In text shaping, a cluster is a sequence of characters that needs to be treated as a single, indivisible unit. A single letter or symbol can be a cluster of its own. Other clusters correspond to longer subsequences of the input code points — such as a ligature or conjunct form — and require the shaper to ensure that the cluster is not broken during the shaping process.
A cluster is distinct from a grapheme, which is the smallest unit of meaning in a writing system or script.
The definitions of the two terms are similar. However, clusters are only relevant for script shaping and glyph layout. In contrast, graphemes are a property of the underlying script, and are of interest when client programs implement orthographic or linguistic functionality.
For example, two individual letters are often two separate graphemes. When two letters form a ligature, however, they combine into a single glyph. They are then part of the same cluster and are treated as a unit by the shaping engine — even though the two original, underlying letters remain separate graphemes.
HarfBuzz is concerned with clusters, not with graphemes — although client programs using HarfBuzz may still care about graphemes for other reasons from time to time.
During the shaping process, there are several shaping operations
that may merge adjacent characters (for example, when two code
points form a ligature or a conjunct form and are replaced by a
single glyph) or split one character into several (for example,
when decomposing a code point through the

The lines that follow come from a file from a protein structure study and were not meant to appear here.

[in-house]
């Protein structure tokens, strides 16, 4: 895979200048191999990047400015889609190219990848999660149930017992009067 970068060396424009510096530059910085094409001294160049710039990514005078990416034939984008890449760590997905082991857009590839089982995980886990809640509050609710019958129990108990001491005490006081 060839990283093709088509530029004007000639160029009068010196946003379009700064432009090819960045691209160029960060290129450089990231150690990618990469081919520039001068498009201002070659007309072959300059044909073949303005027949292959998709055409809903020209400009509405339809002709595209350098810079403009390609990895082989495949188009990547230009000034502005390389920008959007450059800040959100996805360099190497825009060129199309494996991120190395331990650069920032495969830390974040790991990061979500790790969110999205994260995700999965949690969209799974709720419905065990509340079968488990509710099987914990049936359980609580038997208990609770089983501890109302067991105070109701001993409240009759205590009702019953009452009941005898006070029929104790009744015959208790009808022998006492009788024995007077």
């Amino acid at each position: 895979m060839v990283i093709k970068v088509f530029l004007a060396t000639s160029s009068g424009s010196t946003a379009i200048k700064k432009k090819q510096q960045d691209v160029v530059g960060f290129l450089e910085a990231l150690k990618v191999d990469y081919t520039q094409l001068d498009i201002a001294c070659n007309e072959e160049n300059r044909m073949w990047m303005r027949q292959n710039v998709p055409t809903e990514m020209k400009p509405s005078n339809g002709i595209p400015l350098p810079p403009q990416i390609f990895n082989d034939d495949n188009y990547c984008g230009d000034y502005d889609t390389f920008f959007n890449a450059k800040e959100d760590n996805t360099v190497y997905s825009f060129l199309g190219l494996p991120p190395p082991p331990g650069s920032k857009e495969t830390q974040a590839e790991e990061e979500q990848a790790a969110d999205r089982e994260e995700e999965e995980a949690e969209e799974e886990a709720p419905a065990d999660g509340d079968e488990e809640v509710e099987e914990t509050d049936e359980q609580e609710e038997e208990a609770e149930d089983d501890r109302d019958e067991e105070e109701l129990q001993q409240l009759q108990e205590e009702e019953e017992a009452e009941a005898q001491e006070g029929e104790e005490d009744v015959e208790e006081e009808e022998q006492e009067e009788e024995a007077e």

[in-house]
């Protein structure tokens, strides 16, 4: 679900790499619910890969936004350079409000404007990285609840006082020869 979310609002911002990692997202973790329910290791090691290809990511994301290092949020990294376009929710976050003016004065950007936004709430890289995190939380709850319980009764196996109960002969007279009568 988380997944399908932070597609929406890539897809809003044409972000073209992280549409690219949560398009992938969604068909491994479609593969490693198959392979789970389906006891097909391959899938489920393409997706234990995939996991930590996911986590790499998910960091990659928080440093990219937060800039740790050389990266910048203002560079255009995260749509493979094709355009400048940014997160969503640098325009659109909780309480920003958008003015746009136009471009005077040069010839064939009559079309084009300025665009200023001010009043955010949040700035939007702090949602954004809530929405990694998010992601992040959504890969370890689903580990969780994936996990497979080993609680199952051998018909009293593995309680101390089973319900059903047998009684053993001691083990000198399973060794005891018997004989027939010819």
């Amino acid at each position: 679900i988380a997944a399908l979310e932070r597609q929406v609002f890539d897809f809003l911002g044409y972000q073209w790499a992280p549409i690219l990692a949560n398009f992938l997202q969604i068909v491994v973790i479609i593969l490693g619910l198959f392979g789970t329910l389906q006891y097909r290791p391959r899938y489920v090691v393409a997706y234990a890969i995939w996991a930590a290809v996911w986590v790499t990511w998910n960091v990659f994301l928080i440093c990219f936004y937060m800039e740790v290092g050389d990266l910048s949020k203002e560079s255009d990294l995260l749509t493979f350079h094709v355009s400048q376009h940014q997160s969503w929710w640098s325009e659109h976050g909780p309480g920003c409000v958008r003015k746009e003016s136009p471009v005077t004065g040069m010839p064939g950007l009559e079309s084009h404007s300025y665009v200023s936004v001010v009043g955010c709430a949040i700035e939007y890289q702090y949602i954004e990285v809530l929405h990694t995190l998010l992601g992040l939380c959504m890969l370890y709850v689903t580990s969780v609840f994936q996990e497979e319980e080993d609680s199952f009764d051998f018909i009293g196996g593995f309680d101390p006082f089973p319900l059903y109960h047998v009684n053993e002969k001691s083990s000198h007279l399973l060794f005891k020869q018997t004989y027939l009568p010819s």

ccmp feature). Operations like these alter
clusters; HarfBuzz tracks the changes to ensure that no clusters
get lost or broken during shaping.
HarfBuzz records cluster information independently from how shaping operations affect the individual glyphs returned in an output buffer. Consequently, a client program using HarfBuzz can utilize the cluster information to implement features such as:
Correctly positioning the cursor within a shaped text run, even when characters have formed ligatures, composed or decomposed, reordered, or undergone other shaping operations.
Correctly highlighting a text selection that includes some, but not all, of the characters in a word.
Applying text attributes (such as color or underlining) to part, but not all, of a word.
Generating output document formats (such as PDF) with embedded text that can be fully extracted.
Determining the mapping between input characters and output glyphs, such as which glyphs are ligatures.
Performing line-breaking, justification, and other line-level or paragraph-level operations that must be done after shaping is complete, but which require examining character-level properties.